As is typical of Dark Romantic fiction (which Hoffmann partly originated), in "The Sandman " one does not know for sure if Nathanael's experiences are presented as reality or as the product of his own disordered imagination. Thus the illusion vs. reality theme, which is present in literature of...
As is typical of Dark Romantic fiction (which Hoffmann partly originated), in "The Sandman" one does not know for sure if Nathanael's experiences are presented as reality or as the product of his own disordered imagination. Thus the illusion vs. reality theme, which is present in literature of virtually all periods, is given a new treatment which, as stated, became a pattern in early nineteenth-century fiction, among the German authors, as well as in the English and American writers influenced to a degree by them.
The fixation through "The Sandman" on eyes—whether Nathanael's own eyes which he fears the Sandman will take away or the artificial eyes created by Coppelius—is symbolic of the fact that eyes are our means of perceiving reality. But is that which is perceived—by Nathanael, or by anyone—"real"? There is no definitive answer. The automaton Olimpia is, of course, similar to the monster in Mary Shelley's contemporaneous Frankenstein. Olimpia is an artificial being, but Nathanael perceives her as a real woman, and then, just before he is finally driven mad and kills himself, he seems to identify Clara with Olimpia. His own view of the outside world has become indistinguishable from a dream.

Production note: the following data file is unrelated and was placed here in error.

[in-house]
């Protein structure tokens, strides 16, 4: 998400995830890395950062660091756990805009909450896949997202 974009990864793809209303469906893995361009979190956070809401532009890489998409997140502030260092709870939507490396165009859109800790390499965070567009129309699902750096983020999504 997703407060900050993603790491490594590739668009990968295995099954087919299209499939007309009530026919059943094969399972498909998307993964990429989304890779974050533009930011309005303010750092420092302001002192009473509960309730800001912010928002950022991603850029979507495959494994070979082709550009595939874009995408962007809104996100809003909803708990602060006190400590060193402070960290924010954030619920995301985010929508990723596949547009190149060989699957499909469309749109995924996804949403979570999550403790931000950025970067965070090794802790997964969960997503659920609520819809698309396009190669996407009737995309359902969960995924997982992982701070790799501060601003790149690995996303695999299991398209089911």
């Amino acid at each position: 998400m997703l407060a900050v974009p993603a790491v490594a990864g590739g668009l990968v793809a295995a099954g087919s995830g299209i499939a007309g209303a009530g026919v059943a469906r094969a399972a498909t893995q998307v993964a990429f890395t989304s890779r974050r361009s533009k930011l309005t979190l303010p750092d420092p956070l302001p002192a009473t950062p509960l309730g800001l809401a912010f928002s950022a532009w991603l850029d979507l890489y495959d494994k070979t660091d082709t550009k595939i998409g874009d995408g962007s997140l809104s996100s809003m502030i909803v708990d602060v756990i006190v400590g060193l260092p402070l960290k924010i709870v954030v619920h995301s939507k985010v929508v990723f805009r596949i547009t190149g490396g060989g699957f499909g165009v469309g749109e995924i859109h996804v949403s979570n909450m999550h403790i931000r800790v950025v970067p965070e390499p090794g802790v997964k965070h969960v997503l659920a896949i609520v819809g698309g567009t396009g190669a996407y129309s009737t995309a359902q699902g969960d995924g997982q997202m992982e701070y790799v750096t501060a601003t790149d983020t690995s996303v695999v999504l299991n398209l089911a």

How does this relate to the theme of knowing or communicating with one's inner self? In some sense, because Nathanael does not fully understand himself and his own imagination, he allows Coppelius and the terror he felt about Coppelius during his childhood to dominate him and to determine the course of his life. His obsession with Olimpia, who as a mechanical doll being presented as a woman represents this false reality, indicates that Nathanael, against the better judgement he would have had if he understood himself, prefers this world of illusion to real life. He thus loses Clara, a real woman, because of his immersion in a dream-like world of terror. We can see this same theme presented in the Hoffmann-influenced works of Poe and Hawthorne two decades later. Man becomes a prisoner of his distorted perceptions, including his lack of understanding of himself.